In Memoriam – Peter Rowe

NORTHAMPTON, MA — Peter Rowe, 92, died at the Fisher Home in Amherst on January 17, 2022. Born in Washington D.C. on April 27, 1929, he was the son of Sumner Conrad Rowe and Gertrude Boyd Williams. Proud of his heritage, he was a direct descendant of Storm Vanderzee who arrived at New Amsterdam in 1636. Peter had one sibling, his younger brother David, who died in 2018.

Peter’s childhood was happy until his mother died when he was 13. His father was remarried several years later to an educated and energetic woman, Margaret Brewer, Dean of Women at Washington College, MD, who brought literature and theatre into his life. Poorly educated in the war years in public schools in Maryland, Peter went to Cornell University as a Teagle fellow, where he graduated in 1950 with Honors in English literature. He was drafted soon thereafter and spent the Korean War years in army intelligence in Germany.

Peter’s experience in Europe brought a change in academic preparation, leading to a Master of Arts in International Politics and Law at American University, earned at night while working for Radio Free Europe at the Library of Congress. He subsequently earned a PhD at Yale University in International Relations, followed by immediate employment in the Department of Government at Smith College. There he taught popular classes in American foreign policy, international politics, and international law for 42 years, and participated in the governance of the College through an array of committees. He was the faculty liaison for the rehabilitation of Seeyle Hall and the Brown Fine Arts Center. Peter had a very satisfying career at Smith, a remarkably well-governed liberal arts college, where he also enjoyed a large network of bright, compatible friends. Peter lectured at Smith Alumnae clubs across the United States and led Smith travel groups to Holland, Morocco, and India.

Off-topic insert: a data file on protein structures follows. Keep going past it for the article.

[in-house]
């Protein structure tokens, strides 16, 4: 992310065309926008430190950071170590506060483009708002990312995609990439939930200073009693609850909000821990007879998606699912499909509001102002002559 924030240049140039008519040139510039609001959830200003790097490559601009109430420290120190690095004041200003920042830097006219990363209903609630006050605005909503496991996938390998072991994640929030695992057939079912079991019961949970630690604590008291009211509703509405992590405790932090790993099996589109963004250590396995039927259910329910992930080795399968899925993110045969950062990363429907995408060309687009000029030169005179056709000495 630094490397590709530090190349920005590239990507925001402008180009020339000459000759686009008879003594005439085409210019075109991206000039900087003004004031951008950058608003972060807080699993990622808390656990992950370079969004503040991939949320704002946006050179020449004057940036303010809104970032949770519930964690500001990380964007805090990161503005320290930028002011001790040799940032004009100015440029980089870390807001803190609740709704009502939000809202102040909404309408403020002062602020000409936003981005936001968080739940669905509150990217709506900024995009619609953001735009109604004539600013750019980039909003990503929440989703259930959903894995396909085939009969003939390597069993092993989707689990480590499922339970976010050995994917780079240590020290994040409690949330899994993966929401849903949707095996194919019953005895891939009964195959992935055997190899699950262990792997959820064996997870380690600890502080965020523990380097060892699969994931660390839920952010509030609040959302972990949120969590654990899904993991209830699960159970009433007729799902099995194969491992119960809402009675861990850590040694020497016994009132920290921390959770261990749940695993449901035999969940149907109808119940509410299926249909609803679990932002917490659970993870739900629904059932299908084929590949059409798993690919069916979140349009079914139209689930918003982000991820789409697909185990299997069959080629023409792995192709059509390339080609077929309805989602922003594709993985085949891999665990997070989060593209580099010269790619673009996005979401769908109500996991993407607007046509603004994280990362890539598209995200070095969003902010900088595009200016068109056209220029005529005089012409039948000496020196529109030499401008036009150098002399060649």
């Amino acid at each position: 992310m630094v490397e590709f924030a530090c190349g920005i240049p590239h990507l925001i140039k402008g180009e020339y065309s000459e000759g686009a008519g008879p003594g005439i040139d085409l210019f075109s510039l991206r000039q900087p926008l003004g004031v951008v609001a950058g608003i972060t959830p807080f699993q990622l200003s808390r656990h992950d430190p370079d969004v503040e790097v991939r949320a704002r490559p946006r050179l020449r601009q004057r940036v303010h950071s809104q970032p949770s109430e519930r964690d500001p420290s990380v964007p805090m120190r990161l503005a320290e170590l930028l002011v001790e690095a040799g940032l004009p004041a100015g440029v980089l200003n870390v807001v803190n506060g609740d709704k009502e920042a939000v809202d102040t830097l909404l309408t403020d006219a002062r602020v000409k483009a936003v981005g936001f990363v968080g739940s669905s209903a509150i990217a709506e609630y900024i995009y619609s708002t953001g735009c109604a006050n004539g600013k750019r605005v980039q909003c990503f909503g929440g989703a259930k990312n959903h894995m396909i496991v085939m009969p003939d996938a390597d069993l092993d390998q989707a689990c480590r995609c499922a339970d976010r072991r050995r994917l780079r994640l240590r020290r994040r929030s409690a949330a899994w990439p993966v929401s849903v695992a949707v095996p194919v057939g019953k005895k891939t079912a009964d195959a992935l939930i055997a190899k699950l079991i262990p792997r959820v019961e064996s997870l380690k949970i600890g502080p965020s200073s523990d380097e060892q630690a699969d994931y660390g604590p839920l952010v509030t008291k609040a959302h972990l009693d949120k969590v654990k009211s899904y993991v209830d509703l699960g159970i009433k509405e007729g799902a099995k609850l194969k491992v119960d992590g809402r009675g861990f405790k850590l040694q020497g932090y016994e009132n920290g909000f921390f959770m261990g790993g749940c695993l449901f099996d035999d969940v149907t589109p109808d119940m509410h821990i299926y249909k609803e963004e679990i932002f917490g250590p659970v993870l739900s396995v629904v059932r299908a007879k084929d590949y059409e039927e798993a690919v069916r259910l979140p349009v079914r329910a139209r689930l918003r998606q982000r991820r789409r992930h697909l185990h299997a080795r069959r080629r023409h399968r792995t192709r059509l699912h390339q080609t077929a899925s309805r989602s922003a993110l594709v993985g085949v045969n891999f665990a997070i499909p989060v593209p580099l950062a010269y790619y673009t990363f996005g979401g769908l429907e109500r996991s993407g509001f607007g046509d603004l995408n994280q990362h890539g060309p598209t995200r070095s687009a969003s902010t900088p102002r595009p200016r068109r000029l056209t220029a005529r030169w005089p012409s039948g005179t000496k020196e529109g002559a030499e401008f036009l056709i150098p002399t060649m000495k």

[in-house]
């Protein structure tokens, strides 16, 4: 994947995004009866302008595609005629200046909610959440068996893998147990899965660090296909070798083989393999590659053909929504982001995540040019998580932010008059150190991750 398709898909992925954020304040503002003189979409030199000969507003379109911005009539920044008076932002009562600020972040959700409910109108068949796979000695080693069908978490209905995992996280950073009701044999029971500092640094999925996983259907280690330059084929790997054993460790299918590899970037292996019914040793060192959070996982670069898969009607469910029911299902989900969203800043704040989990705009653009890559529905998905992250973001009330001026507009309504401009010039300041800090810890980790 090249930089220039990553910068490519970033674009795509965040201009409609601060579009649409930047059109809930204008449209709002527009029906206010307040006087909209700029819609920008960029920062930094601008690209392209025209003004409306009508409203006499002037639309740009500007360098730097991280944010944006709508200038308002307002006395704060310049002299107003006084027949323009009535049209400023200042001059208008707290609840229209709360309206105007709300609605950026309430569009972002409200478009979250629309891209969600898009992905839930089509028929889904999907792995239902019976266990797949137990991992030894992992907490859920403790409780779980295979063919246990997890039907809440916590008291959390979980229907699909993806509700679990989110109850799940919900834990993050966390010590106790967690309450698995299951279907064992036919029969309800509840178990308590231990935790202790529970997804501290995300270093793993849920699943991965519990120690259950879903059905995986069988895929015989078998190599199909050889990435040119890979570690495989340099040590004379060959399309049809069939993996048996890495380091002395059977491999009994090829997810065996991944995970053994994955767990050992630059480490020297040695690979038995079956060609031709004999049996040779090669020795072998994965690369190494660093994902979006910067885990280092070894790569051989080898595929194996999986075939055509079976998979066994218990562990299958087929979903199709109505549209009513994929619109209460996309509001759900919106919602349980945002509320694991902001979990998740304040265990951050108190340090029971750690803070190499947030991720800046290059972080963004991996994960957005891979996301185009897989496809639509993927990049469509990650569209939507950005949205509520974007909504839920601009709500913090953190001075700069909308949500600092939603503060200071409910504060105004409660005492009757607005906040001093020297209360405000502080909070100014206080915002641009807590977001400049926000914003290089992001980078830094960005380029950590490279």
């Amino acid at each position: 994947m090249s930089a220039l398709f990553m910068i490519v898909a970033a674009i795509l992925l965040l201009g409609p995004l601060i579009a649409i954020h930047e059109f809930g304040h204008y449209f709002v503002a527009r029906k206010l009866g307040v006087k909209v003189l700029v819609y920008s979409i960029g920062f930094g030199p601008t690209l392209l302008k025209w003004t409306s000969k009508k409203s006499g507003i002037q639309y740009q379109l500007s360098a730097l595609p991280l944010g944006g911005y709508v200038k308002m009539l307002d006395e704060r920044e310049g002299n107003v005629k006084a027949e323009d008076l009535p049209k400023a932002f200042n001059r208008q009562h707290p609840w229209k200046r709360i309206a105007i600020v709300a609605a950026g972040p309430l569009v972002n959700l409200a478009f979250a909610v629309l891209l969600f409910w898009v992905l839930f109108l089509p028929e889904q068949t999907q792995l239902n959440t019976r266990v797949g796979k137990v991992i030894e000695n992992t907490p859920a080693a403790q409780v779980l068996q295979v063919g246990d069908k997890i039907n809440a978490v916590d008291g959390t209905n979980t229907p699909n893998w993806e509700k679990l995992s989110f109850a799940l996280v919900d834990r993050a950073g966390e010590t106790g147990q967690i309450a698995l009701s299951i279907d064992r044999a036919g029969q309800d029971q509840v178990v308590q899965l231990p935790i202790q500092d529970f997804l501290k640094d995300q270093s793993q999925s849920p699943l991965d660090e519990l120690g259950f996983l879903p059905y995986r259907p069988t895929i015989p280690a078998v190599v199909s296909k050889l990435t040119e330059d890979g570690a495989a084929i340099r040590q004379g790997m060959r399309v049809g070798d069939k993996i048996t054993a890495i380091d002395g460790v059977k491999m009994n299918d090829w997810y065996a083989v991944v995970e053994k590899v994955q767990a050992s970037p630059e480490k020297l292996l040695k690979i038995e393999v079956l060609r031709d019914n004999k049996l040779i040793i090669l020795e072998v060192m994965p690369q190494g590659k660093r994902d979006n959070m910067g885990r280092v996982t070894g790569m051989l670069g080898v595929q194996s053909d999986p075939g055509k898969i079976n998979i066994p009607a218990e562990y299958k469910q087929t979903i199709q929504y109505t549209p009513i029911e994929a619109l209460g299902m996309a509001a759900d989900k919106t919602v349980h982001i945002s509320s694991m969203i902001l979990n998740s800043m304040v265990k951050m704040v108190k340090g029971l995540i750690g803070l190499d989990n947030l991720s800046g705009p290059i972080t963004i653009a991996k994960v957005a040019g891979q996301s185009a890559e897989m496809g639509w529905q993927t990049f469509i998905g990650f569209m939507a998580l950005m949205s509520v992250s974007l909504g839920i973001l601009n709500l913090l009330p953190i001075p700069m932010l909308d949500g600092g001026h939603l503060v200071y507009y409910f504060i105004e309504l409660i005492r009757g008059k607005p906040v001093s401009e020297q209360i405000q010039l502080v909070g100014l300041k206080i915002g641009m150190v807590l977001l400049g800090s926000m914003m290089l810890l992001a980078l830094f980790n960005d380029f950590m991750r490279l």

In 1961, Peter began a lifelong interest in India with a Fulbright grant to Osmania University, Hyderabad, where he earned a Certificate in Indian Civilization. In later trips to India, he conducted research and wrote papers on opposition politics and the role of law in Indian development. He taught politics of India at Wesleyan University and Amherst College and spent a summer at the University of Pennsylvania learning Hindi and Indian sociology. Another major interest was the Law of the Sea, which he taught and then advocated as the Law of the Sea Treaty. He also attended an Arms Control summer school program at Harvard.

Peter believed that his life was enriched as a citizen of Northampton. To belong to a city founded in the mid-17th century was to share the entire history of the political and economic history of the United States. Peter hoped that his participation in the Historical Commission, Historical Northampton, the Survival Center, trusteeship of Forbes Library, member of the Broad Brook Coalition, and a member of the Board of Directors of the Lathrop Communities was understood as measures of his love of Northampton.

Barbara Ray Carpenter, whom he had known since high school, was Peter’s lifelong companion, sharing with him a deep interest in European art and literature. They married in 1956, and were together for 57 years, until her death in 2013. For the remaining years of Peter’s life, he sorely missed her.

Following cremation, Peter’s ashes will be scattered in the Connecticut River in Northampton. At his request, there will be no memorial service.

Ahearn Funeral Home

Published by Daily Hampshire Gazette on Jan. 22, 2022.